New Lotus F1 adventure is all set to get underway
Michael BaileyThe much anticipated unveiling of Lotus' 2010 Formula One charger takes place in London today - the first from the Norfolk marque in 16 years. This season will see former McLaren driver Heikki Kovalainen and experienced Italian Jarno Trulli at the wheel of the first Lotus F1 Racing car, which will be officially launched after 5pm, at London's Royal Horticultural Rooms.Michael Bailey
The much anticipated unveiling of Lotus' 2010 Formula One charger takes place in London today - the first from the Norfolk marque in 16 years.
This season will see former McLaren driver Heikki Kovalainen and experienced Italian Jarno Trulli at the wheel of the first Lotus F1 Racing car, which will be officially launched after 5pm, at London's Royal Horticultural Rooms.
The car has been built from scratch in barely six months at the manufacturer's factory in Hingham, after the team's entry was confirmed in September.
Before today's glitz and glamour, Trulli braved the freezing conditions at Snetterton to help Group Lotus test its own new project - the Lotus Evora Cup race car - following in the footsteps of past Formula One masters, Jim Clark and Nigel Mansell, who helped Lotus develop the Lotus Cortina and Active Suspension Esprit.
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The Evora Cup race car is being developed by Lotus Motorsport at Hethel and has its own one make European race series designed around it, which is set to start later this year.
But today will all be about the marque's Formula One adventure and since the first fire-up of its Cosworth engine late Saturday night and the car's shakedown at Silverstone on Tuesday, team principal Tony Fernandes is an excited man.
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'Obviously there were lots of glitches and lots of things that need to be tidied up, but they did enough work to be able to correct it for Jerez,' said Fernandes, with the Lotus to be officially tested for the first time in Spain, during a four day session that starts on Wednesday.
'We've proven a few people wrong. It was fantastic to have our car out at Silverstone and do four or five laps. There's lots of work to do, of course - we're under no illusions that we're going to be at the front straightaway - but it was great to have the car out. I think that was an achievement.
'Mike (Gascoyne, technical director) has done a fantastic job from getting the entry so late to have actually produced a car that starts. And obviously on Friday we unveil it to the world.
'It will all truly become real in Bahrain, when we hopefully finish the race - then I will say it's real. I don't care where we finish, but I would love to finish that race.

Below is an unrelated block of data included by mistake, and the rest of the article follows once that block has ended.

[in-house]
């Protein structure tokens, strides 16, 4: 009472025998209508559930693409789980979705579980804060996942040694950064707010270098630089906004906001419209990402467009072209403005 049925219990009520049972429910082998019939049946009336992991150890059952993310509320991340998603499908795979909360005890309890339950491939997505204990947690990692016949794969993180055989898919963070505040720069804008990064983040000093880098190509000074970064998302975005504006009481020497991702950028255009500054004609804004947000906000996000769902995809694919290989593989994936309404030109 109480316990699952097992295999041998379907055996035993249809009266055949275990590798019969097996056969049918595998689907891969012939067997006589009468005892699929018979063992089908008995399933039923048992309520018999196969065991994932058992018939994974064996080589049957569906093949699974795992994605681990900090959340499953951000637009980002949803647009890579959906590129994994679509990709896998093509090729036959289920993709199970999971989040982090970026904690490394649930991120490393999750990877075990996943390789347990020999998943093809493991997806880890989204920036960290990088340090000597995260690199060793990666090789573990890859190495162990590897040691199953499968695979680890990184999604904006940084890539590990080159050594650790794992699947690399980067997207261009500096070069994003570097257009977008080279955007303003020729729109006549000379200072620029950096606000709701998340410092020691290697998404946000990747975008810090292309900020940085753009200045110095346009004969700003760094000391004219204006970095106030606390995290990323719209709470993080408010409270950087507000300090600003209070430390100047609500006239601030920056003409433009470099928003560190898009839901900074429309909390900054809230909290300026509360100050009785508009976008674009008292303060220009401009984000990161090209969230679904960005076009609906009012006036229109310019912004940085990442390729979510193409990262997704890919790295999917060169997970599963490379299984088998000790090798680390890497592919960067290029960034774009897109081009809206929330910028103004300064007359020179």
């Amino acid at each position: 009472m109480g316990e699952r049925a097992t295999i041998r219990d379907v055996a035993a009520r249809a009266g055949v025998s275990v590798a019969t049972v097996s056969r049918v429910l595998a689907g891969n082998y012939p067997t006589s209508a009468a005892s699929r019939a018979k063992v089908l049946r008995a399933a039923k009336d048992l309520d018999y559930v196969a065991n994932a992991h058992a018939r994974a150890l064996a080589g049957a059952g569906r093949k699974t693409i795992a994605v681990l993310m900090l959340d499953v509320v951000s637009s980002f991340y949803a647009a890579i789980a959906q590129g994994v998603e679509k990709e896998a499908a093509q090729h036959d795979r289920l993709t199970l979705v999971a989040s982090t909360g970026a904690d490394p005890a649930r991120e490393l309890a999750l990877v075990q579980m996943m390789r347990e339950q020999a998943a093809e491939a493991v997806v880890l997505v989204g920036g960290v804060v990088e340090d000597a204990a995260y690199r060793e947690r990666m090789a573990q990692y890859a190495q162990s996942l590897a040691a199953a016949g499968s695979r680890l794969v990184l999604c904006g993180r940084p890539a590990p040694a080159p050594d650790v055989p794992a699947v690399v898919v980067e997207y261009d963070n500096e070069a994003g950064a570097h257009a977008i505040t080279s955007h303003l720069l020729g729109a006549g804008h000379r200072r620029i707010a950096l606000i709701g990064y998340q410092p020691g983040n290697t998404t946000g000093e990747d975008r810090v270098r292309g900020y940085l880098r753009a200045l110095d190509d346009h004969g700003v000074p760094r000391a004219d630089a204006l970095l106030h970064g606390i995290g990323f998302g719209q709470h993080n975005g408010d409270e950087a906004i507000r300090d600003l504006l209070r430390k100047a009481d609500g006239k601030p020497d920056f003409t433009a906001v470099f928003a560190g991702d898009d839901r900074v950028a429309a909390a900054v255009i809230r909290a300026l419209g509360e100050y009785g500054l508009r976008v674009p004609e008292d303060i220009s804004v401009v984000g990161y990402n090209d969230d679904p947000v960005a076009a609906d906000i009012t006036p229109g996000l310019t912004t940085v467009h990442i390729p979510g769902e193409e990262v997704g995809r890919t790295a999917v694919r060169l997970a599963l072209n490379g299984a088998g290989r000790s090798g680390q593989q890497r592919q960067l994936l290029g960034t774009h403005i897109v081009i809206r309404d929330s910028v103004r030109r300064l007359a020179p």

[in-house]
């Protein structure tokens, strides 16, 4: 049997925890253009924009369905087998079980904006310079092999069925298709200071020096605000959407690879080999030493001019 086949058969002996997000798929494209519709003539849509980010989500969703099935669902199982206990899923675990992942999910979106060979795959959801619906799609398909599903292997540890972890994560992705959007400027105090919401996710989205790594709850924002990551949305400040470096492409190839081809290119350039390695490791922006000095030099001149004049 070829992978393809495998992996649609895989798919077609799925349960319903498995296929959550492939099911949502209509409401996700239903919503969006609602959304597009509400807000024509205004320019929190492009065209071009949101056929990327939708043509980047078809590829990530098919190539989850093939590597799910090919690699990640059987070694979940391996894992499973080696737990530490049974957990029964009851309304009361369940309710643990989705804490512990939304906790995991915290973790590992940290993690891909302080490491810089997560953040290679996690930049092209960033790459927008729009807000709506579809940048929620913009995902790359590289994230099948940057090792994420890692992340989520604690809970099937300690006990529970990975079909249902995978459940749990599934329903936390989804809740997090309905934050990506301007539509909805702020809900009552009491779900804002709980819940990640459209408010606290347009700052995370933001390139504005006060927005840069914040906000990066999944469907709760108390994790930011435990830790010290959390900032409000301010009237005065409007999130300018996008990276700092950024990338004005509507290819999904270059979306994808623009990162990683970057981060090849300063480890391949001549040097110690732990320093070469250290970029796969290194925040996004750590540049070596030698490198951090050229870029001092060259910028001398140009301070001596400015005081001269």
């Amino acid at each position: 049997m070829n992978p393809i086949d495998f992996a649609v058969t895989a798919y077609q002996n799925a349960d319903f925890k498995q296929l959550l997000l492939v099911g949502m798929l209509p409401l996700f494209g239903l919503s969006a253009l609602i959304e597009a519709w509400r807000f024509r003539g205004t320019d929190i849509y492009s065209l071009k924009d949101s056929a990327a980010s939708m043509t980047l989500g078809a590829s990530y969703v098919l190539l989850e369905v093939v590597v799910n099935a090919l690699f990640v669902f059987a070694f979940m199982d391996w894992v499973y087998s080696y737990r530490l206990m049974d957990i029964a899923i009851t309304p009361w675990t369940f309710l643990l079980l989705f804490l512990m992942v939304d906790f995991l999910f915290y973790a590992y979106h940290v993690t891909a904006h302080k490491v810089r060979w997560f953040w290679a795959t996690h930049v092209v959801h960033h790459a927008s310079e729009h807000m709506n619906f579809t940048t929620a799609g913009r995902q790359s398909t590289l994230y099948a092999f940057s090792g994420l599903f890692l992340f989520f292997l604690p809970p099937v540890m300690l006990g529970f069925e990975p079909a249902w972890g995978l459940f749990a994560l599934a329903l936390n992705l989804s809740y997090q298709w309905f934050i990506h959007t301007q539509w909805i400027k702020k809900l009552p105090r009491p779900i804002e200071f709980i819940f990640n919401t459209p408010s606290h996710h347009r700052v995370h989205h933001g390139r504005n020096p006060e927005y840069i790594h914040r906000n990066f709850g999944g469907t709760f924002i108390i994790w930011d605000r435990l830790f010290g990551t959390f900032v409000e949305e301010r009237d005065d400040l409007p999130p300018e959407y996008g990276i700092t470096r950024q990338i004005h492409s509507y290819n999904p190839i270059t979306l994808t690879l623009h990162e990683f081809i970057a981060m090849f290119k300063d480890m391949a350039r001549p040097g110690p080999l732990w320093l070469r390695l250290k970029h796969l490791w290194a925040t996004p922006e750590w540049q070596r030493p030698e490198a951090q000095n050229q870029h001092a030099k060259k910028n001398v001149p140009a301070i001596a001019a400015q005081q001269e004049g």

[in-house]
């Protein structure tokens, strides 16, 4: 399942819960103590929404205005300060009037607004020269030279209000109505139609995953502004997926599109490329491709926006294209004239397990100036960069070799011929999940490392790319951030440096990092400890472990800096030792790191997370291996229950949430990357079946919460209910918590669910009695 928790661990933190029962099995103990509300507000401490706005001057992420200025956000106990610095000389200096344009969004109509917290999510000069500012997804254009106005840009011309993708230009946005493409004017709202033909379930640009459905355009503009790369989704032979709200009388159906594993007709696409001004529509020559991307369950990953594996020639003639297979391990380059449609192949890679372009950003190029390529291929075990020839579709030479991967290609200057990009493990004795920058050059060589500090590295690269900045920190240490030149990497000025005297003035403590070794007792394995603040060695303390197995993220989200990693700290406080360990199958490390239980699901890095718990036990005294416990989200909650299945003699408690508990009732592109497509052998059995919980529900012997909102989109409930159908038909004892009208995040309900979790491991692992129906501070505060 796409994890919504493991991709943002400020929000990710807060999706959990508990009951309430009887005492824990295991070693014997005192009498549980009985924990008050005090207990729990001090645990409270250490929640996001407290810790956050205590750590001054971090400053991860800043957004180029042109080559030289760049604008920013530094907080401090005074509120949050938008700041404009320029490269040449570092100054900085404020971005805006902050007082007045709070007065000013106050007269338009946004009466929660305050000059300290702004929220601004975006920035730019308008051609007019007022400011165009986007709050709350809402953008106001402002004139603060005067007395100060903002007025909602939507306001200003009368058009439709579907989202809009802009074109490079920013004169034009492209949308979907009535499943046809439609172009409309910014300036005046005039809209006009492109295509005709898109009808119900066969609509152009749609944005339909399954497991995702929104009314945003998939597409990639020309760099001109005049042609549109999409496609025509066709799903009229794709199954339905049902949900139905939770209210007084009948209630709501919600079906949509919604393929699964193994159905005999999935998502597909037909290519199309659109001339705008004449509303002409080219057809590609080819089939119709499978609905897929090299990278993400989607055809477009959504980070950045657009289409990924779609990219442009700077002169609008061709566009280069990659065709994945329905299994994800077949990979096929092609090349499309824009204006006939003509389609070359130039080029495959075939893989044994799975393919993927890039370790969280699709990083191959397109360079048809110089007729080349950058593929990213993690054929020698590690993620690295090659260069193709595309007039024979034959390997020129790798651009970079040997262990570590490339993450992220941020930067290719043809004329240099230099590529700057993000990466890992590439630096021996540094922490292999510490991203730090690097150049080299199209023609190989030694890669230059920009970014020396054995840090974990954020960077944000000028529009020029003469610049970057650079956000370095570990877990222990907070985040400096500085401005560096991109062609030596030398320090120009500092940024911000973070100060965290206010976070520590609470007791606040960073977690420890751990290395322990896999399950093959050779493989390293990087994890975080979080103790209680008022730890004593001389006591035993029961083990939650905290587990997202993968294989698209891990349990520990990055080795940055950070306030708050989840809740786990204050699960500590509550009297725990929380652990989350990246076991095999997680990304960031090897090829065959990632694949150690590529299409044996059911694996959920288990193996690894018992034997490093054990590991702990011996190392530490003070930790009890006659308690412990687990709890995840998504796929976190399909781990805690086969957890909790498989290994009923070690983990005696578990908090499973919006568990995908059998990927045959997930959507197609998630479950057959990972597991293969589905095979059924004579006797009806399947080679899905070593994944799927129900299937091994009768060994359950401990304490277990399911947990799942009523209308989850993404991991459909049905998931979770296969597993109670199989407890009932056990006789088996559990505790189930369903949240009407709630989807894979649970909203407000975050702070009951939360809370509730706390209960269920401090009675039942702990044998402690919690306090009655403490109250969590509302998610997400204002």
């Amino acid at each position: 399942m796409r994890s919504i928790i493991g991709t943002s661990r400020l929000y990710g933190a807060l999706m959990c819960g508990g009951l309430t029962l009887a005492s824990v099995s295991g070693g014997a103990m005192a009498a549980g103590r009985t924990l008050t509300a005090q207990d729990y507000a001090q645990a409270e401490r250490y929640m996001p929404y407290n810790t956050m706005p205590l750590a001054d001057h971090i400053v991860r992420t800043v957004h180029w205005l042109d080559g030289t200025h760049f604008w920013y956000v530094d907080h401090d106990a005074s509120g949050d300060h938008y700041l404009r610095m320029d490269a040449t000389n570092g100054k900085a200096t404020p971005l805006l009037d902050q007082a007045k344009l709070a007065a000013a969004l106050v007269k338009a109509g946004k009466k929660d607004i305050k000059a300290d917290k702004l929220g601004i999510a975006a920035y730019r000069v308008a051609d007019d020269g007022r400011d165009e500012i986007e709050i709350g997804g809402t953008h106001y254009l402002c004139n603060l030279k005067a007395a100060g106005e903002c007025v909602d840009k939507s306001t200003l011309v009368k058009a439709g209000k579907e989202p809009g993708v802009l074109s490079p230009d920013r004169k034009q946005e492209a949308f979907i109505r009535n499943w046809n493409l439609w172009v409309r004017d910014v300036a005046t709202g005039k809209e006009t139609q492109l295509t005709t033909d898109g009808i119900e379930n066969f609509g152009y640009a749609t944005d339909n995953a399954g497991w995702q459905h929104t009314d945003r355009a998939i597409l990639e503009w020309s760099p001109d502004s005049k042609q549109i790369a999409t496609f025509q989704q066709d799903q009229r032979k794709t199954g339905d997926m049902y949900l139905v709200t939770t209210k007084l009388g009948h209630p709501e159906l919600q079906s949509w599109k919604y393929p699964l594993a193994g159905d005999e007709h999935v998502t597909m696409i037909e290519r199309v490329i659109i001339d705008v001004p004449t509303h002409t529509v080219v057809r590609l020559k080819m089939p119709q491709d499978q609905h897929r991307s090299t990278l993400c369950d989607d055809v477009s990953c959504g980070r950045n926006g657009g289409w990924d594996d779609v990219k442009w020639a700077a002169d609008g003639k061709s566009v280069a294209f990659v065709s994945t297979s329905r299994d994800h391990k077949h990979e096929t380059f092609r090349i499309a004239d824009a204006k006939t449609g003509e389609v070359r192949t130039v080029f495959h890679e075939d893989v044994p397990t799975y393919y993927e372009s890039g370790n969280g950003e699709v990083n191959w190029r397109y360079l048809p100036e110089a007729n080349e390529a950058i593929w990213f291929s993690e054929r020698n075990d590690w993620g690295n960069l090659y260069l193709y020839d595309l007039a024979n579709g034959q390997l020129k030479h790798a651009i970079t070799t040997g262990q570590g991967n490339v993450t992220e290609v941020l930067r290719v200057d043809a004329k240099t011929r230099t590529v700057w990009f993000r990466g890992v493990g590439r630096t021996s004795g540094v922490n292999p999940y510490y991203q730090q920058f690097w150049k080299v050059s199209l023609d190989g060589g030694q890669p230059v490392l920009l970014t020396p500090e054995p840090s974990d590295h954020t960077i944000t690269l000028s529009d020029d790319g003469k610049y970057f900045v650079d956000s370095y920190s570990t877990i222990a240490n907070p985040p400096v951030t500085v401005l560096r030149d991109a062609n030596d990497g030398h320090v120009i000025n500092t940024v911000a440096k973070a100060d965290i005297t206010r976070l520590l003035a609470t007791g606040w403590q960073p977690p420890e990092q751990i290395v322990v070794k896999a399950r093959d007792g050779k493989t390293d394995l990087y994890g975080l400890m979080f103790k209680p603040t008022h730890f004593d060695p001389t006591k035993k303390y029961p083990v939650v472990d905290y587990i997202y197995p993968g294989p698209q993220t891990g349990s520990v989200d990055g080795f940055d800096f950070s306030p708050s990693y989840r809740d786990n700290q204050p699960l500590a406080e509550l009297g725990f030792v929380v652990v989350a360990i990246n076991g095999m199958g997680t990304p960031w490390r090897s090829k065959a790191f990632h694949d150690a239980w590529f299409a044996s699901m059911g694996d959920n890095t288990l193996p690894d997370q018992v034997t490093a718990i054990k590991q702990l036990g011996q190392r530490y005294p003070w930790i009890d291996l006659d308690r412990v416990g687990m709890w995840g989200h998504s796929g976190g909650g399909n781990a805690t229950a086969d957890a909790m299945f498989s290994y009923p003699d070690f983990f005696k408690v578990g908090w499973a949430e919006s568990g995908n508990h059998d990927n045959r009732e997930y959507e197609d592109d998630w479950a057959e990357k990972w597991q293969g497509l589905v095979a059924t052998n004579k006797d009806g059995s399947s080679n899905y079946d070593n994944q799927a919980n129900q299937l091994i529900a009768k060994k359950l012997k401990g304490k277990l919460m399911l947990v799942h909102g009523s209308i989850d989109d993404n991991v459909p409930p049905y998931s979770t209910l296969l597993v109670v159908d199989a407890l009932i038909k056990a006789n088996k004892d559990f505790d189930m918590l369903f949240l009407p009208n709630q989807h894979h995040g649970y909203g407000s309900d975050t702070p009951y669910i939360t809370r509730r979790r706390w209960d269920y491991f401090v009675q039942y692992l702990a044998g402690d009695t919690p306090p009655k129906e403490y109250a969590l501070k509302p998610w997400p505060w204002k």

'Unveiling the car is another step forward in the reality and the world can see that it's not just words anymore - they can see it's live, and that we're here to stay.
'That I think is when we go from 'is it really there?' to 'it's there' - and that is a big step. Friday is a big step.'
The new car, whose name will also be confirmed today, is expected to be racing green with yellow trim - evocative colours and an evocative image for every racing fan.
Lotus have missed the first two official tests but will have another session to attend at the end of the month, before preparations begin for the opening grand prix, in Bahrain on March 14.
Arguably, fellow new boys Virgin Racing are ahead of the Hingham team having already launched and tested its VR-01 - but they had to cut short their test session at Jerez yesterday due to a lack of spare parts.
Virgin have so far struggled to get a decent test run under their belt and just five laps were possible yesterday at the first official shakedown of the car, which has been designed entirely by computers and without the aid of a wind tunnel.
The VR-01 finished more than 17 seconds off the quickest time in Wednesday's rain-affected session and, as Lotus technical director Gascoyne stated earlier this year, Virgin are taking a big risk relying solely on computer simulations - or Computational Fluid Dynamics (CFD) - to design their first car.
Speaking last month from Hingham, Gascoyne said: 'There are a lot of teams doing a lot of CFD and wind tunnel testing and if they believe they could do it just with CFD then they would be.
'But they are not and I don't think those people are idiots - and they're winning in Formula One. As a new team you are pretty bold to say they don't know what they're doing. But we'll see.'